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research-article

A Novel Graft Fixation Technique for ACL Reconstruction Using Hamstring Tendon Grafts

[+] Author and Article Information
Guoan Li

Orthopaedic Biomechanics Lab Department of Orthopaedic Surgery Newton-Wellesley Hospital/Harvard Medical School Newton, MA
gli1@partners.org

Ali Hosseini

Orthopaedic Biomechanics Lab Department of Orthopaedic Surgery Newton-Wellesley Hospital/Harvard Medical School Newton, MA
AHOSSEINI@PARTNERS.ORG

Hemanth Gadikota

Orthopaedic Biomechanics Lab Department of Orthopaedic Surgery Newton-Wellesley Hospital/Harvard Medical School Newton, MA
hemanthgadikota@gmail.com

Thomas J. Gill

Orthopaedic Biomechanics Lab Department of Orthopaedic Surgery Newton-Wellesley Hospital/Harvard Medical School Newton, MA
tgill@partners.org

1Corresponding author.

ASME doi:10.1115/1.4038307 History: Received April 26, 2017; Revised October 09, 2017

Abstract

This study evaluated the biomechanical efficacy of single tunnel double bundle ACL reconstruction technique. The graft construct is achieved using a novel fixation device that splits an ACL (SPACL) graft into two bundles, recreating the anteromedial and posterolateral bundles for ACL reconstruction. A pullout strength test of the SPACL was performed using a 7mm bovine digital extensor tendon graft. The capability in restoration of knee kinematics after SPACL reconstruction was investigated using cadaveric human knees on a robotic testing system under an anterior tibial load of 134N and a simulated quadriceps load of 400N. The data indicated that the SPACL graft has a pullout strength of 823.7±172.3N. Under the 134N anterior tibial load, the anteroposterior joint laxity had increased constraint using the SPACL reconstruction but not significantly (p>0.05) at all selected flexion angles. Under the 400N quadriceps load, no significant differences were observed between the anterior tibial translation of intact knee and SPACL conditions at all selected flexion angles, but the SPACL graft induced a significant increase in external tibial rotation compared to the intact knee condition at all selected flexion angles with a maximal external rotation of -3.20°±3.6° at 90° flexion. These data showed that the SPACL technique is equivalent or superior to existing ACL reconstruction techniques in restoration of knee laxity and kinematics. The new SPACL reconstruction technique could provide a valuable alternation to contemporary ACL reconstruction surgery by more closely recreating native ACL kinematics.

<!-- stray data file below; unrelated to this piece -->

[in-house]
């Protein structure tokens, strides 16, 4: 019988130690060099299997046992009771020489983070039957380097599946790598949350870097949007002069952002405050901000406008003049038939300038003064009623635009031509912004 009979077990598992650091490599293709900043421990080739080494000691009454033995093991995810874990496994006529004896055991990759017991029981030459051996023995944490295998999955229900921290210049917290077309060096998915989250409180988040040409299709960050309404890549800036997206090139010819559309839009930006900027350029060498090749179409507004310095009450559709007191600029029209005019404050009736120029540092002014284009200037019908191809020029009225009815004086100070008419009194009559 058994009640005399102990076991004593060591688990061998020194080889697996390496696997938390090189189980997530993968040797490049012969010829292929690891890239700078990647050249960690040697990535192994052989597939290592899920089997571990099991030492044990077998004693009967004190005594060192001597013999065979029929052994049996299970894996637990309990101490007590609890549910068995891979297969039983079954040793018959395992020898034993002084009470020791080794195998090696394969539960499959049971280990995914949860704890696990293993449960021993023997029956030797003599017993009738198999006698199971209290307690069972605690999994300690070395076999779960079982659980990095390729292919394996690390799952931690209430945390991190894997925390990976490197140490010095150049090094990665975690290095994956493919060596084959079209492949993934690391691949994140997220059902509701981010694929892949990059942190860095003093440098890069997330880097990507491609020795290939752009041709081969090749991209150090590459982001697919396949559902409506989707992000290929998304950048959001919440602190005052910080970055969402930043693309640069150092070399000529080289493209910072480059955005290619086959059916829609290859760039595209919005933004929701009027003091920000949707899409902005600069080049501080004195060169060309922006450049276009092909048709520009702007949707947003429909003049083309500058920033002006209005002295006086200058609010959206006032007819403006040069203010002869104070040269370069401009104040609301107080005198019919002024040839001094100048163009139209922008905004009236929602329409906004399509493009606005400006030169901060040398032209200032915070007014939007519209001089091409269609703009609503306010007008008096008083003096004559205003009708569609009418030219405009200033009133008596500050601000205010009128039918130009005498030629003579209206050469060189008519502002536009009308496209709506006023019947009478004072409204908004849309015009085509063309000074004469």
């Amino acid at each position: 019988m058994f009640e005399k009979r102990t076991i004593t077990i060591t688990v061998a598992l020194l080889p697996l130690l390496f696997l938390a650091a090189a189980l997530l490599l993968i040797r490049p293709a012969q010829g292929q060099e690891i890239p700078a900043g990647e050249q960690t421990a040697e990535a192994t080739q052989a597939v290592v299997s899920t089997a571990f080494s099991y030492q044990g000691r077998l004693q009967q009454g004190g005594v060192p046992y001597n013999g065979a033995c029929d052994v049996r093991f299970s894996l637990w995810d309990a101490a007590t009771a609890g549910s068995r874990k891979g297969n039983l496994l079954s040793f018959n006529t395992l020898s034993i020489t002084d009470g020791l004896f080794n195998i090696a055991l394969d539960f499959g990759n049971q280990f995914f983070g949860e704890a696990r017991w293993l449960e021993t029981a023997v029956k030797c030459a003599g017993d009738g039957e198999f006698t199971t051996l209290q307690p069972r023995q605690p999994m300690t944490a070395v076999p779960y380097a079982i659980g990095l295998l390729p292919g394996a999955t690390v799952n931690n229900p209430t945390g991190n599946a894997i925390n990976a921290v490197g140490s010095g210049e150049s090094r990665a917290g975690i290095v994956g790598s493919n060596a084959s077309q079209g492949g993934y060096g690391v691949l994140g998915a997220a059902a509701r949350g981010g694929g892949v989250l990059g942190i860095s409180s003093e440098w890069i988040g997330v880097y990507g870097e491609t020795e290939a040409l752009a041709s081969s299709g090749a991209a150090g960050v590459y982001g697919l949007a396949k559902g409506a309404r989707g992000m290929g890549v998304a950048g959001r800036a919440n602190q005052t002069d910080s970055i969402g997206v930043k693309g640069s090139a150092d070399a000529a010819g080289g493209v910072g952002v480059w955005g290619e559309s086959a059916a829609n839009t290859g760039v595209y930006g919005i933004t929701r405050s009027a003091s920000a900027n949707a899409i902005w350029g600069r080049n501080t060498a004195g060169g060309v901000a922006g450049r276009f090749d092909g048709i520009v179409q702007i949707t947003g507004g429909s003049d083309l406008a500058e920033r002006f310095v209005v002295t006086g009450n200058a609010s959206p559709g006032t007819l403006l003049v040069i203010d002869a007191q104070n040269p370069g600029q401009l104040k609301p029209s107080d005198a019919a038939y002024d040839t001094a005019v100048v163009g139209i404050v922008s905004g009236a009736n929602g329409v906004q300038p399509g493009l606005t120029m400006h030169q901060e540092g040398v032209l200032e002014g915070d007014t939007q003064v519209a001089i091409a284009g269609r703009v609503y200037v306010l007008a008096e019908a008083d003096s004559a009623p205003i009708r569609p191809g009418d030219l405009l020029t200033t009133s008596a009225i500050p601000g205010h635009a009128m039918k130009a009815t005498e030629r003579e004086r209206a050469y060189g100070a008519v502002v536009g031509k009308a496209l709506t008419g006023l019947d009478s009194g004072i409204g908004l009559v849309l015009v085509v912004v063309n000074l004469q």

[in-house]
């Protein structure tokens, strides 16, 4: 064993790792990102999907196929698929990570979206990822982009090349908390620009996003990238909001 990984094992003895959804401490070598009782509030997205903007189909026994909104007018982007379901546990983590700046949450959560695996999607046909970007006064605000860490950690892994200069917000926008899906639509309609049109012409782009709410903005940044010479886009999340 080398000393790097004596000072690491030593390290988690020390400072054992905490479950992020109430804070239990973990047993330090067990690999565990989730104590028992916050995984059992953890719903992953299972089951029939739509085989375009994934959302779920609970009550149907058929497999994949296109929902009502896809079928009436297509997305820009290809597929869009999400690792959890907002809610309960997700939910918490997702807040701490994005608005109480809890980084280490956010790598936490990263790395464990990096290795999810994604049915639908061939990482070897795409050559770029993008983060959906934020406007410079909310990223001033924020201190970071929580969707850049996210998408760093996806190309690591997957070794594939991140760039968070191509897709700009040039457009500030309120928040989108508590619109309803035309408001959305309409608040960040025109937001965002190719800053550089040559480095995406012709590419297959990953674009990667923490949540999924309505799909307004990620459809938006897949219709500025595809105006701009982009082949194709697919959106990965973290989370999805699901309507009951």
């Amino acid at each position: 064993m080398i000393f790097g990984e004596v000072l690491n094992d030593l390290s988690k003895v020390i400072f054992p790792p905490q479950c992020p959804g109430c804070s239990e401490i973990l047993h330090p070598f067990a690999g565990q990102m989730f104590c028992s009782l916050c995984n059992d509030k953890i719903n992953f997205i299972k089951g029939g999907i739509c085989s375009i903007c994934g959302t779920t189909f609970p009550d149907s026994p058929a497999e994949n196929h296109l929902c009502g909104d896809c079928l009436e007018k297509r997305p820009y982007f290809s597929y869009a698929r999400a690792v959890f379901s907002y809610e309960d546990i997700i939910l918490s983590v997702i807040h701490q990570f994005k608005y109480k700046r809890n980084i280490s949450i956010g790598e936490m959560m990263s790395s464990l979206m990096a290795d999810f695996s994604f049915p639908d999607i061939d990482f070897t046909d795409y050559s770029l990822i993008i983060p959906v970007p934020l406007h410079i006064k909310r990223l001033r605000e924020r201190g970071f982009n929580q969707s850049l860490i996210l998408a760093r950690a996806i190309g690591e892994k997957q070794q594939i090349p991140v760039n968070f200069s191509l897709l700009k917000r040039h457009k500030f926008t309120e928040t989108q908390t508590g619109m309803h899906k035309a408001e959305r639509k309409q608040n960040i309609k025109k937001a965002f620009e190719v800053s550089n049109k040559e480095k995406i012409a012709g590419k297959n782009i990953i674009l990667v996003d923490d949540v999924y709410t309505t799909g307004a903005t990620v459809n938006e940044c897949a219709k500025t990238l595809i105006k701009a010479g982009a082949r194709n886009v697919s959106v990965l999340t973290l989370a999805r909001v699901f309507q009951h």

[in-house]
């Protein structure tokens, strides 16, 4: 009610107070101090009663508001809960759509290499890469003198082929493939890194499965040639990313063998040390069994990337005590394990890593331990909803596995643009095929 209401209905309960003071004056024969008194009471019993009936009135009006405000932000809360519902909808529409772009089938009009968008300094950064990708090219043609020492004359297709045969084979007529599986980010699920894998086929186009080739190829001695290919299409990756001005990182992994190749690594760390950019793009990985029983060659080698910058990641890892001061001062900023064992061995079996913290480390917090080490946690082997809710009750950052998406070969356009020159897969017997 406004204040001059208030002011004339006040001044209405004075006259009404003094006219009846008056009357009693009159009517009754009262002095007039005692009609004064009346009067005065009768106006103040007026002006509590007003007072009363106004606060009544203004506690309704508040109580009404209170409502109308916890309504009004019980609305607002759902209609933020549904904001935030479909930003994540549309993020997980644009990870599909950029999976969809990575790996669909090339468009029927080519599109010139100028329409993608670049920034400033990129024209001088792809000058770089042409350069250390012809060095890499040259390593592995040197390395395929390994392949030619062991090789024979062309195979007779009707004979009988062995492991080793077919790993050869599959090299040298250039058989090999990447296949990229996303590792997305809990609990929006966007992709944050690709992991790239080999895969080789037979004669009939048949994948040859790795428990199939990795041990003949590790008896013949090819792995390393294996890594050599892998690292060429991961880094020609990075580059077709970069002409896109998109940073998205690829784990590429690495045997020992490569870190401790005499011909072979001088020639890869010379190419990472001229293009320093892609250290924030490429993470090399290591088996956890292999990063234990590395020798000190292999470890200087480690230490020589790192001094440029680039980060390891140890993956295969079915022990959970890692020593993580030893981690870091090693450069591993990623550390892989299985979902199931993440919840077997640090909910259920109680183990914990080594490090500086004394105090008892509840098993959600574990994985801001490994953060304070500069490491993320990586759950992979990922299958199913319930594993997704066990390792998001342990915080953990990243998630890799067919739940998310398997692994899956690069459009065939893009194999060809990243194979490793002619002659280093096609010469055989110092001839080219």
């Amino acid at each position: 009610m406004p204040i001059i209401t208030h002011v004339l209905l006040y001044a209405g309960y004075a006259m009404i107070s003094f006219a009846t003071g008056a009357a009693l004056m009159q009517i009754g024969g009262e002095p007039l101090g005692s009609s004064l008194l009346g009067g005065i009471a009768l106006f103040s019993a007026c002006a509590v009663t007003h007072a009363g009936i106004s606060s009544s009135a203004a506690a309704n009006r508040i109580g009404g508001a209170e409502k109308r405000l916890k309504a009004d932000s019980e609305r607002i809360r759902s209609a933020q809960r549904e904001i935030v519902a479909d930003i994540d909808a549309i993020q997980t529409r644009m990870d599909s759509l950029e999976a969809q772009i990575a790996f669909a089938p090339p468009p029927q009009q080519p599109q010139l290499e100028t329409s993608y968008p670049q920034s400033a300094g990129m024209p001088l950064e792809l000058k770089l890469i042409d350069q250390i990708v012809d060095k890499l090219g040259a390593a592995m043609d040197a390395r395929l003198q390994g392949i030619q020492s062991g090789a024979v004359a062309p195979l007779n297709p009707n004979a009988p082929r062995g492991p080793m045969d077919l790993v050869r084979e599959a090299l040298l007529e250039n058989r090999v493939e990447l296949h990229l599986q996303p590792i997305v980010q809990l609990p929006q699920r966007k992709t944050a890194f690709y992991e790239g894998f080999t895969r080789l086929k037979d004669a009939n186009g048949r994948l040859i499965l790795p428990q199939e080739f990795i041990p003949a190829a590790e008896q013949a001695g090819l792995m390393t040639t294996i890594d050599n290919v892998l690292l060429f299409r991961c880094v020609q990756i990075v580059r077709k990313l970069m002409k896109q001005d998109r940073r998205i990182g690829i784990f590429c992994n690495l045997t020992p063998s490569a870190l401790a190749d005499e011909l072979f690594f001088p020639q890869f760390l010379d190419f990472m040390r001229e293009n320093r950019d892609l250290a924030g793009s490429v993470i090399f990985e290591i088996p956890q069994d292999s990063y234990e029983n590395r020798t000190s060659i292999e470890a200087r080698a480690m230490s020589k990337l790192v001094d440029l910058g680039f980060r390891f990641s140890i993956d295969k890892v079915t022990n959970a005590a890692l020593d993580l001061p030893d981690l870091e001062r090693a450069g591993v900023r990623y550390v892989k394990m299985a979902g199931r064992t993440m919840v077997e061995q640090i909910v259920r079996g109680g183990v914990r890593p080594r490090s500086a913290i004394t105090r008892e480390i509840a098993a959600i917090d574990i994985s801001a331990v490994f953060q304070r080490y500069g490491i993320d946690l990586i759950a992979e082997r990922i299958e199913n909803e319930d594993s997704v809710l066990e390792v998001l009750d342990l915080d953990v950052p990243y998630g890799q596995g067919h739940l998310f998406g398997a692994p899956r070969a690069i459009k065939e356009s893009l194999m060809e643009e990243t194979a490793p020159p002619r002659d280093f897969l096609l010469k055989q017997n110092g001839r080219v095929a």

Copyright (c) 2017 by ASME
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